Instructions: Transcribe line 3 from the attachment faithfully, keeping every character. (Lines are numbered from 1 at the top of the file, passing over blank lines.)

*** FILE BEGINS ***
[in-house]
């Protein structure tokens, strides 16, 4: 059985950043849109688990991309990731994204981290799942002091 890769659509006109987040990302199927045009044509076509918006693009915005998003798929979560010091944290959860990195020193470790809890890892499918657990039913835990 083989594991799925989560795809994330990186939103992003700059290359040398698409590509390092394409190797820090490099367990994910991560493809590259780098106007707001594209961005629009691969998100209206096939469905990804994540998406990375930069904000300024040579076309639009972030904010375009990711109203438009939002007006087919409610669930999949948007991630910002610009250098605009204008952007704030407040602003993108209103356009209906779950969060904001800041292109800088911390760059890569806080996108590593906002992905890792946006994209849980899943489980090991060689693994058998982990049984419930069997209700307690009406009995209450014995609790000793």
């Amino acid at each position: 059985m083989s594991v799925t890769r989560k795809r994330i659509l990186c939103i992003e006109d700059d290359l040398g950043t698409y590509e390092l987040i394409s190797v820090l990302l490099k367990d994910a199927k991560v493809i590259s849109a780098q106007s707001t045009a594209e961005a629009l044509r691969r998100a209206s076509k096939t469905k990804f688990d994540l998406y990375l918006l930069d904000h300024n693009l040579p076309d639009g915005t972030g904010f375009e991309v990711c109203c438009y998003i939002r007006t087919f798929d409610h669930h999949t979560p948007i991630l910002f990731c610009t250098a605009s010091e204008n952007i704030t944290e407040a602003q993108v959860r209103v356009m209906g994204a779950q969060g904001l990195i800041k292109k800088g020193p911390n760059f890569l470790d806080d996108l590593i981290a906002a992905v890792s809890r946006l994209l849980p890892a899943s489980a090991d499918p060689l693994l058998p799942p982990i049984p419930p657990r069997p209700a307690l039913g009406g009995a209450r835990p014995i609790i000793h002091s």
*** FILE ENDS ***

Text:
């Amino acid at each position: 059985m083989s594991v799925t890769r989560k795809r994330i659509l990186c939103i992003e006109d700059d290359l040398g950043t698409y590509e390092l987040i394409s190797v820090l990302l490099k367990d994910a199927k991560v493809i590259s849109a780098q106007s707001t045009a594209e961005a629009l044509r691969r998100a209206s076509k096939t469905k990804f688990d994540l998406y990375l918006l930069d904000h300024n693009l040579p076309d639009g915005t972030g904010f375009e991309v990711c109203c438009y998003i939002r007006t087919f798929d409610h669930h999949t979560p948007i991630l910002f990731c610009t250098a605009s010091e204008n952007i704030t944290e407040a602003q993108v959860r209103v356009m209906g994204a779950q969060g904001l990195i800041k292109k800088g020193p911390n760059f890569l470790d806080d996108l590593i981290a906002a992905v890792s809890r946006l994209l849980p890892a899943s489980a090991d499918p060689l693994l058998p799942p982990i049984p419930p657990r069997p209700a307690l039913g009406g009995a209450r835990p014995i609790i000793h002091s």